As the Resolution of Congress of the first of May, has determined it to be my Duty to remain in Europe at least another Winter I shall be obliged to say many things to your Excellency by Letter, which I hoped to have had the honour of saying upon the Floor of your house. Some of these Things may be Thought at first of little Consequence; but Time and Inquiry and Consideration will Shew them to...
Yesterday morning, D r. Franklin produced a Resolution of Congress, that A. F. & J. should be joined in a Commission to treat of Commerce with Great Britain. This is well, & I hope you will pursue the plan & send another Commission to the same Persons to treat with Joseph, Catharine, Denmark & Portugal. Jay & I do admirably well with the old Man. We go on very smoothly, & make him know what is...
We have received from Congress a Resolution by which We are to be impowered to negotiate a Treaty of Commerce with G. B. My self Mr. Franklin and Mr. Jay. This will detain me in Europe this Winter. If this Letter arrives in Season, that you can come to me this Fall with Miss Nabby, I shall be Supreamly happy to see you. But Still Things are so unsettled in Congress that you may expect to...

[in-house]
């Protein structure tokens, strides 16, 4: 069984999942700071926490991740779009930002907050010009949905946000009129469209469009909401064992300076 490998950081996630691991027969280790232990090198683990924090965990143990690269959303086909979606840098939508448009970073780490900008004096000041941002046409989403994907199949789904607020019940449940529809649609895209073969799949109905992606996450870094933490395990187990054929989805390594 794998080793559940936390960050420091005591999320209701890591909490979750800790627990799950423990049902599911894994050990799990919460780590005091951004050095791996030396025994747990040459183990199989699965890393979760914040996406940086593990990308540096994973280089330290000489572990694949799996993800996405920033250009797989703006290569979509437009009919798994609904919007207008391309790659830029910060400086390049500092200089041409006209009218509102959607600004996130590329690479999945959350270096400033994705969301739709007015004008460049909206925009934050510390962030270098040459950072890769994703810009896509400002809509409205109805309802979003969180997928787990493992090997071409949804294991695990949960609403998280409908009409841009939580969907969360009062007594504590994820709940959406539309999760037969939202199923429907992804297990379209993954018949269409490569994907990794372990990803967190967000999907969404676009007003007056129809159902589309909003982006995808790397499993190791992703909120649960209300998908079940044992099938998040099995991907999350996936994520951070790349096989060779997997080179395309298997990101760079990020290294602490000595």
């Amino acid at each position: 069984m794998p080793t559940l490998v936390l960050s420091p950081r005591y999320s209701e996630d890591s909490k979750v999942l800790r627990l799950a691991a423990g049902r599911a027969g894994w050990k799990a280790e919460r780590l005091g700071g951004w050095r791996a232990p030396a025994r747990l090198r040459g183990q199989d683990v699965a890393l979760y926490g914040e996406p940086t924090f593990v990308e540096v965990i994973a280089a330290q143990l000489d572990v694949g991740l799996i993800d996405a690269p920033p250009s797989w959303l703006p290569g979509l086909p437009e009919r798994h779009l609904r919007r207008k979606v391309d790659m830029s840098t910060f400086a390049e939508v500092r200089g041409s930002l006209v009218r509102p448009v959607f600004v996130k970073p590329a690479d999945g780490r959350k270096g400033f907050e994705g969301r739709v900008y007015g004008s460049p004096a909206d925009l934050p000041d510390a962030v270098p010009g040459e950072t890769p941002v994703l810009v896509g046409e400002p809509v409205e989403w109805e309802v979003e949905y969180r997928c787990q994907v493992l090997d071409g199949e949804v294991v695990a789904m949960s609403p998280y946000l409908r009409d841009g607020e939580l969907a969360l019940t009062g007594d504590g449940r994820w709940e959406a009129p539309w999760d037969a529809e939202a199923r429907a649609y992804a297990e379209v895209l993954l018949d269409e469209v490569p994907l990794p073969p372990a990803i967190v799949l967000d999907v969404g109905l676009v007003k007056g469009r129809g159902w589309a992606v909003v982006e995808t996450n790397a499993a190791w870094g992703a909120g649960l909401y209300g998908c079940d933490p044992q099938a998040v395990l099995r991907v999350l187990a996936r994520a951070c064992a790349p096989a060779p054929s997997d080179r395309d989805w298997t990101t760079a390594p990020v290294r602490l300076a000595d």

I have received with very great Pleasure, your favours of June 26 and July 18. If my Townsmen of Marblehead, Salem, Cape Anne, Plymouth &c. are pleased with the Peace, I am very glad: But We have yet to Secure, if We can, the Right to carry Some of their Fish to market. This and other Things is like to detain me longer here than I expected. I do not regret this, on Account of what you Say is...
I thank you for your Favours of June 26 and July 5 and for your obliging Congratulations, on the Peace. The Articles respecting Refugees had better have been omitted , but we could not have Peace without them and the Peace as it is, is better than none. The se Articles must be explained by a Consideration of the words of them and the whole Treaty, and I do not consider myself at Liberty to Say...